March 15, 2010
His Majesty King Mohammed VI
C/o His Excellency Aziz Mekouar
Ambassador of the
1601 21st Street NW
Via facsimile: 202-265-0161
The Committee to Protect Journalists is disappointed by the government’s continued use of the courts to suppress freedom of expression, and it urges you to use your constitutional prerogatives to end the unjust imprisonment of our colleague Driss Chahtan. We also ask you to instruct authorities to end the practice of withholding accreditation from journalists working for critical foreign news outlets.
conducted a mission to
his need for medical care and a plea for a royal pardon, Chahtan has been held since
mid-October in harsh conditions in Oukacha Prison in
In addition, two defamation cases have been filed against
Chahtan, one by a group close to some of your relatives and the other by a
former employee of the intelligence services. The cases are now being examined
CPJ has also tracked the withholding of accreditation from at least three journalists who work for international media. Our research shows that Mohammed al-Baqali and Anas ben Saleh of Al-Jazeera, and Mahmoud Maarouf of the London-based pan-Arab daily Al-Quds al-Arabi have been unable to renew their accreditation despite having filed the necessary paperwork months ago. We ask that you instruct relevant authorities to expedite this normally routine procedure.
Although officials have publicly said that
verdict, along with a September 2009 Supreme Court decision to uphold crippling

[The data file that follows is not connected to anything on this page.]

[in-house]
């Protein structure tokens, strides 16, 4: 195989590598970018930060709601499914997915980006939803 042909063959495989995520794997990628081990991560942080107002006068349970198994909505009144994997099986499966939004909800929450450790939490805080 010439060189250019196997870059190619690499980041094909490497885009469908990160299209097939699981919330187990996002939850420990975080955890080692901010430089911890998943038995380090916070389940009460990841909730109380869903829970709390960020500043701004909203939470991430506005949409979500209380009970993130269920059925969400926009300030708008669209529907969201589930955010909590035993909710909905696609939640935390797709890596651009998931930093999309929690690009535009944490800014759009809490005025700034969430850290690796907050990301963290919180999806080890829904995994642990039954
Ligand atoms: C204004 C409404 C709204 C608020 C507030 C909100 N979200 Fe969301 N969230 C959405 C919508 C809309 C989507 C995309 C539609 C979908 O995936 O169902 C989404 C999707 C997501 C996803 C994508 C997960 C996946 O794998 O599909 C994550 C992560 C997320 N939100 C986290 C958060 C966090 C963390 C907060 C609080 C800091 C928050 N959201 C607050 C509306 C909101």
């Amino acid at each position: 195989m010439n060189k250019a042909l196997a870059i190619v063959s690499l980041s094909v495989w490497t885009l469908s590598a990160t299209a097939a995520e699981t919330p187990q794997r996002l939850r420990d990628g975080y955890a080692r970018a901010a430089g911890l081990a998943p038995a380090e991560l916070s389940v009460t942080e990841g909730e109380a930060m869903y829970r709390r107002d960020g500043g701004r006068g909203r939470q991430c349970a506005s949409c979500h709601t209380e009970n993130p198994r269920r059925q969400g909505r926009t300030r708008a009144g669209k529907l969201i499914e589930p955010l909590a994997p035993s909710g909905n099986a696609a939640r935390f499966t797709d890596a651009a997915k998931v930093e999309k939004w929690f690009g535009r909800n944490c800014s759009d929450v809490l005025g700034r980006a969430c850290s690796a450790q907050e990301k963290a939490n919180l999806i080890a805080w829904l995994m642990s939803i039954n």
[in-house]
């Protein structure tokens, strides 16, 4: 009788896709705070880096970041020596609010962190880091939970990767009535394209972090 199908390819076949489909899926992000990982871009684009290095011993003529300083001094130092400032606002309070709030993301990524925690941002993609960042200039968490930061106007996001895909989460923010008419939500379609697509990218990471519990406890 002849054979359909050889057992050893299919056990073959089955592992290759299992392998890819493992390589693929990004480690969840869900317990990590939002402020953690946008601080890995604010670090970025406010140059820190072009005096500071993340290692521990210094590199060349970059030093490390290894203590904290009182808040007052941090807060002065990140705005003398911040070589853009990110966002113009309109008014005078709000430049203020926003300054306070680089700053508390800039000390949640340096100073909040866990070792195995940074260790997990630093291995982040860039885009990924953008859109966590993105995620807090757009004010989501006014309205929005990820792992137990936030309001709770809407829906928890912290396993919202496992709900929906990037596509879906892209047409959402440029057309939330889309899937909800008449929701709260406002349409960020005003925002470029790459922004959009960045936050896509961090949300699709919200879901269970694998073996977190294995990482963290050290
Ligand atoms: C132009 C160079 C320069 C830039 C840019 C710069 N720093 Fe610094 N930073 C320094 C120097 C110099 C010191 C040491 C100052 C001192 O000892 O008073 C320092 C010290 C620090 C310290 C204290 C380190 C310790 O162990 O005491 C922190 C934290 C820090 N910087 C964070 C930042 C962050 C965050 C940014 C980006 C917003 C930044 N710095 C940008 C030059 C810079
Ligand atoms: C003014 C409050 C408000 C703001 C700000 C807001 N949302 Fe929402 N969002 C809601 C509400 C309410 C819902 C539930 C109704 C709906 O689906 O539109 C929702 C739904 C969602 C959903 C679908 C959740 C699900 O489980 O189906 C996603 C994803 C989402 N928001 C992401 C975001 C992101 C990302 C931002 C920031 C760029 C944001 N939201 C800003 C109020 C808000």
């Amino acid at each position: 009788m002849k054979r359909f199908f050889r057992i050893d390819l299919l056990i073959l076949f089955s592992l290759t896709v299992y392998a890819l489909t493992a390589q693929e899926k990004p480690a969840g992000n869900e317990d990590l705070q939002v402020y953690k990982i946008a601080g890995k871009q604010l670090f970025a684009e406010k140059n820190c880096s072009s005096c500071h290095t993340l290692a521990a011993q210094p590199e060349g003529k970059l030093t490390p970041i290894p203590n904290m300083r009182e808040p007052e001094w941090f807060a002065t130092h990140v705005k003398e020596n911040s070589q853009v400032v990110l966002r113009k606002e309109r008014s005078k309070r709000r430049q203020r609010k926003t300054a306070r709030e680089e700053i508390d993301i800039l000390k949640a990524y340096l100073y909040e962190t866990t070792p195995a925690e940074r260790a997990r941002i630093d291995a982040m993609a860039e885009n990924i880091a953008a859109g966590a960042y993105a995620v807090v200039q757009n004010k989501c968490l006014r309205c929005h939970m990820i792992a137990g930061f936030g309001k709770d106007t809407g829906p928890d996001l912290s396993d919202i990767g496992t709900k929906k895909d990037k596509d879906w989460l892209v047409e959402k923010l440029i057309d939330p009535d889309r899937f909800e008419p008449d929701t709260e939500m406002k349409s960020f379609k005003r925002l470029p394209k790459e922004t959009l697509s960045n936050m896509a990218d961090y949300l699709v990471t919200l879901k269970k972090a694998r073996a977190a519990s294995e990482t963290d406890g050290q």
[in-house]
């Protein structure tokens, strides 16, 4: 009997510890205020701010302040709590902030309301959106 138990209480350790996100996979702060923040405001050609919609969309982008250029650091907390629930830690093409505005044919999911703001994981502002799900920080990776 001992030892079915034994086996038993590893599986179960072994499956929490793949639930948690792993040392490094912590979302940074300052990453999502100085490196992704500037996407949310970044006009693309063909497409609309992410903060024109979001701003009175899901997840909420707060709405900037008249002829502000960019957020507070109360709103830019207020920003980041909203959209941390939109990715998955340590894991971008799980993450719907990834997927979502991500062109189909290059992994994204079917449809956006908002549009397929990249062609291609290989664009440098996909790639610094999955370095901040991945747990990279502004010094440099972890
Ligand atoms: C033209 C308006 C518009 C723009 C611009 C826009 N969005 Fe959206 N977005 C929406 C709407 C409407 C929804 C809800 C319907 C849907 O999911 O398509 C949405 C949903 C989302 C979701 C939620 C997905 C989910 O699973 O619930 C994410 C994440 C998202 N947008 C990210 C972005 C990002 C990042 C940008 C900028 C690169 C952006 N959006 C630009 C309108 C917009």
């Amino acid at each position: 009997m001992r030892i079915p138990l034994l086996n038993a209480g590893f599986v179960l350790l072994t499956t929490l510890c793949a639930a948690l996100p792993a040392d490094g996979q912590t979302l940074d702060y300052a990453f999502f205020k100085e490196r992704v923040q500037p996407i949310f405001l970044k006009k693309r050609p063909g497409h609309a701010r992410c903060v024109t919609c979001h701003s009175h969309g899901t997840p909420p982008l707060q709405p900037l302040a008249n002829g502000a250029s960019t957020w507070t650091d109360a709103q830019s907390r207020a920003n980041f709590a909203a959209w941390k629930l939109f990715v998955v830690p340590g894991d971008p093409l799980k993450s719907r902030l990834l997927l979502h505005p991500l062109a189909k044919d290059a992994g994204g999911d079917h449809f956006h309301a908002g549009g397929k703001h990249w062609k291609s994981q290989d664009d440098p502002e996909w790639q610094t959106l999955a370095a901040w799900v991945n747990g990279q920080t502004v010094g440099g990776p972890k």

damages against the independent weekly Le
Journal Hebdomadaire in a defamation
case, have also heightened concerns about the lack of judicial independence.
In January, the
Our research has found that the handling of the case was politically motivated. So, too, was the handling of other cases, including the government’s arbitrary closure in September 2009 of the independent daily Akhbar al-Youm and the confiscation of its assets after the paper published an editorial cartoon about a royal wedding.
As you know, Moroccan parliamentarian groups have launched what they call a national dialogue on media and society, an initiative that could be a positive step. But it must be accompanied by concrete reforms, notably a change in policy that ends the use of the judiciary to settle scores with critical journalists. (The journalist Ali Lmrabet remains in exile today, five years after he was targeted for politicized prosecution.) The release of Chahtan and the end of arbitrary decisions to withhold accreditation from critical journalists who work for foreign media are also urgently needed. And as we have urged in the past, we call on your government to decriminalize defamation, repeal more than 20 jail-term articles in the 2002 press law, and abide by international standards for freedom of expression online, in print, and on the air.
Thank you for your attention to these matters. We look forward to your reply.